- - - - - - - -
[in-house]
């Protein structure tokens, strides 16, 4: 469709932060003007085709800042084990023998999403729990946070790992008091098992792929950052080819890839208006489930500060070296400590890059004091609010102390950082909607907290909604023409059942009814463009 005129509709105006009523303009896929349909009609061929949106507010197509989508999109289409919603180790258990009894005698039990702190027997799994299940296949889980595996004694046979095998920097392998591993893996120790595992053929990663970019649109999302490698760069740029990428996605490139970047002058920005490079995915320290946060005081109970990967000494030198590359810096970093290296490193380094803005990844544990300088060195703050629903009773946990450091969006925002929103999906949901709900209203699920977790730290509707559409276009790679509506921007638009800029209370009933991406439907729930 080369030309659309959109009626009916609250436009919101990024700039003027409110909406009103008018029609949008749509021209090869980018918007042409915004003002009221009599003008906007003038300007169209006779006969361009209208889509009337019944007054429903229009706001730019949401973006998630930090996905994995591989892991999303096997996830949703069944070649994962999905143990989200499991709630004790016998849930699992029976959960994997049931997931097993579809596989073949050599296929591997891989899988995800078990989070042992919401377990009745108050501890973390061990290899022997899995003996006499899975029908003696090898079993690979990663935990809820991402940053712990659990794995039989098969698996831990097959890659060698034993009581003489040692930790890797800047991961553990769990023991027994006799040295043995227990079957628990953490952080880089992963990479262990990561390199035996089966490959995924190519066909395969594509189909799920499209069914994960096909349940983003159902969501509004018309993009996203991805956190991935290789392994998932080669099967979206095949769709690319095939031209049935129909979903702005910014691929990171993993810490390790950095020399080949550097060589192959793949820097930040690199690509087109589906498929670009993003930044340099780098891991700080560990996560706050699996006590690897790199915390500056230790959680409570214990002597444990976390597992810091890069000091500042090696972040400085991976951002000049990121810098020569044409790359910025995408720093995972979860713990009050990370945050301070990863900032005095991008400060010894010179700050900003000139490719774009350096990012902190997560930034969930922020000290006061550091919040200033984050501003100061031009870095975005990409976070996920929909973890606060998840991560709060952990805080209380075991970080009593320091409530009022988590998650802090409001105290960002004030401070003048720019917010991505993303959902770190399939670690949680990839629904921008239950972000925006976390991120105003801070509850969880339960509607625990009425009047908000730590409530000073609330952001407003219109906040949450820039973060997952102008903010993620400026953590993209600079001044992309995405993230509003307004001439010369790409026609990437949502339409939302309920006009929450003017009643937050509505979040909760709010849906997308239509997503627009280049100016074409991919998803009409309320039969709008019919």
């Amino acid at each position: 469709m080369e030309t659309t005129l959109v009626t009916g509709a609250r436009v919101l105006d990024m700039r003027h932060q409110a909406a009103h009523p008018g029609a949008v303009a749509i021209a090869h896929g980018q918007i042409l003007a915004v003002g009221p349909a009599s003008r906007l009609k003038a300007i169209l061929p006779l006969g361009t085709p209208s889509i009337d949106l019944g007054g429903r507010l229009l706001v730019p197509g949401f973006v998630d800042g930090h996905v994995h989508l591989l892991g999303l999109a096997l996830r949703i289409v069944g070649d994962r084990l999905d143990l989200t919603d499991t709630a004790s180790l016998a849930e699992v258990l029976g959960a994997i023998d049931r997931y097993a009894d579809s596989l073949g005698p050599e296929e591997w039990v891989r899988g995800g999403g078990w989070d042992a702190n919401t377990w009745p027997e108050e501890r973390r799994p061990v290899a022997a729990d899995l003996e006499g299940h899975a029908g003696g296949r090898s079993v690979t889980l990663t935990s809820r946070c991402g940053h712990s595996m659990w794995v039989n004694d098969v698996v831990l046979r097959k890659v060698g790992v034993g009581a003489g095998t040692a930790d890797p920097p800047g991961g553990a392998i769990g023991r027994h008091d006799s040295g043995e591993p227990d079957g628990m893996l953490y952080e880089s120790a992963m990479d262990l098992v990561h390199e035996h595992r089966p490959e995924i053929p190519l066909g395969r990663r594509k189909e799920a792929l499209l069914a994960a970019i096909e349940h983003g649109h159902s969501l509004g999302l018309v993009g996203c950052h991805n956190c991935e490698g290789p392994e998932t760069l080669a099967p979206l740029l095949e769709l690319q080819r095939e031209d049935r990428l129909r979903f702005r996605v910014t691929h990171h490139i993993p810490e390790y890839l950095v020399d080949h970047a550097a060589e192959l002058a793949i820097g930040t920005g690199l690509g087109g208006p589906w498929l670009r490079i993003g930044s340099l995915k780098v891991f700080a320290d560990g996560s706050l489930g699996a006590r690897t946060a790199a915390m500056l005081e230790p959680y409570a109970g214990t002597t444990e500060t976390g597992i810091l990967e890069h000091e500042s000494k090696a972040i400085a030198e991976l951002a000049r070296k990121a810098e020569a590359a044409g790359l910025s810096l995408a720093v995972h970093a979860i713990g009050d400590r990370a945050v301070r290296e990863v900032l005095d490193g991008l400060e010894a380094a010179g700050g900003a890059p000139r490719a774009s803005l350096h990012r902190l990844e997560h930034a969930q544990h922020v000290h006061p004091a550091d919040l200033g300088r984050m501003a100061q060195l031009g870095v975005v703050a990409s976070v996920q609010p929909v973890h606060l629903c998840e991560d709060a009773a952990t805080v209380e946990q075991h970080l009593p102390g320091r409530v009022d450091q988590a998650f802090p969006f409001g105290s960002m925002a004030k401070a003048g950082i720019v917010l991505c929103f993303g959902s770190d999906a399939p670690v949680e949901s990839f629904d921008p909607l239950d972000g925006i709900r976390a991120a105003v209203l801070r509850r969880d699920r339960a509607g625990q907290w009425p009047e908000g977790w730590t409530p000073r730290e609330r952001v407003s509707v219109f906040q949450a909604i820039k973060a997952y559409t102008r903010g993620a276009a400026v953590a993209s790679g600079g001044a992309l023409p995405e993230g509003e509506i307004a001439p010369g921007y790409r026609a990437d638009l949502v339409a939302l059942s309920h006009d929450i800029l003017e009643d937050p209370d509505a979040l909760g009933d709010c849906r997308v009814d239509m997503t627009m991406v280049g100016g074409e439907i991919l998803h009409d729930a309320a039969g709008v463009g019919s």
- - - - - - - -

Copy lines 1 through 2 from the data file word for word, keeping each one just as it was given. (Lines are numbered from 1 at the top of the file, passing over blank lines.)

[in-house]
């Protein structure tokens, strides 16, 4: 469709932060003007085709800042084990023998999403729990946070790992008091098992792929950052080819890839208006489930500060070296400590890059004091609010102390950082909607907290909604023409059942009814463009 005129509709105006009523303009896929349909009609061929949106507010197509989508999109289409919603180790258990009894005698039990702190027997799994299940296949889980595996004694046979095998920097392998591993893996120790595992053929990663970019649109999302490698760069740029990428996605490139970047002058920005490079995915320290946060005081109970990967000494030198590359810096970093290296490193380094803005990844544990300088060195703050629903009773946990450091969006925002929103999906949901709900209203699920977790730290509707559409276009790679509506921007638009800029209370009933991406439907729930 080369030309659309959109009626009916609250436009919101990024700039003027409110909406009103008018029609949008749509021209090869980018918007042409915004003002009221009599003008906007003038300007169209006779006969361009209208889509009337019944007054429903229009706001730019949401973006998630930090996905994995591989892991999303096997996830949703069944070649994962999905143990989200499991709630004790016998849930699992029976959960994997049931997931097993579809596989073949050599296929591997891989899988995800078990989070042992919401377990009745108050501890973390061990290899022997899995003996006499899975029908003696090898079993690979990663935990809820991402940053712990659990794995039989098969698996831990097959890659060698034993009581003489040692930790890797800047991961553990769990023991027994006799040295043995227990079957628990953490952080880089992963990479262990990561390199035996089966490959995924190519066909395969594509189909799920499209069914994960096909349940983003159902969501509004018309993009996203991805956190991935290789392994998932080669099967979206095949769709690319095939031209049935129909979903702005910014691929990171993993810490390790950095020399080949550097060589192959793949820097930040690199690509087109589906498929670009993003930044340099780098891991700080560990996560706050699996006590690897790199915390500056230790959680409570214990002597444990976390597992810091890069000091500042090696972040400085991976951002000049990121810098020569044409790359910025995408720093995972979860713990009050990370945050301070990863900032005095991008400060010894010179700050900003000139490719774009350096990012902190997560930034969930922020000290006061550091919040200033984050501003100061031009870095975005990409976070996920929909973890606060998840991560709060952990805080209380075991970080009593320091409530009022988590998650802090409001105290960002004030401070003048720019917010991505993303959902770190399939670690949680990839629904921008239950972000925006976390991120105003801070509850969880339960509607625990009425009047908000730590409530000073609330952001407003219109906040949450820039973060997952102008903010993620400026953590993209600079001044992309995405993230509003307004001439010369790409026609990437949502339409939302309920006009929450003017009643937050509505979040909760709010849906997308239509997503627009280049100016074409991919998803009409309320039969709008019919």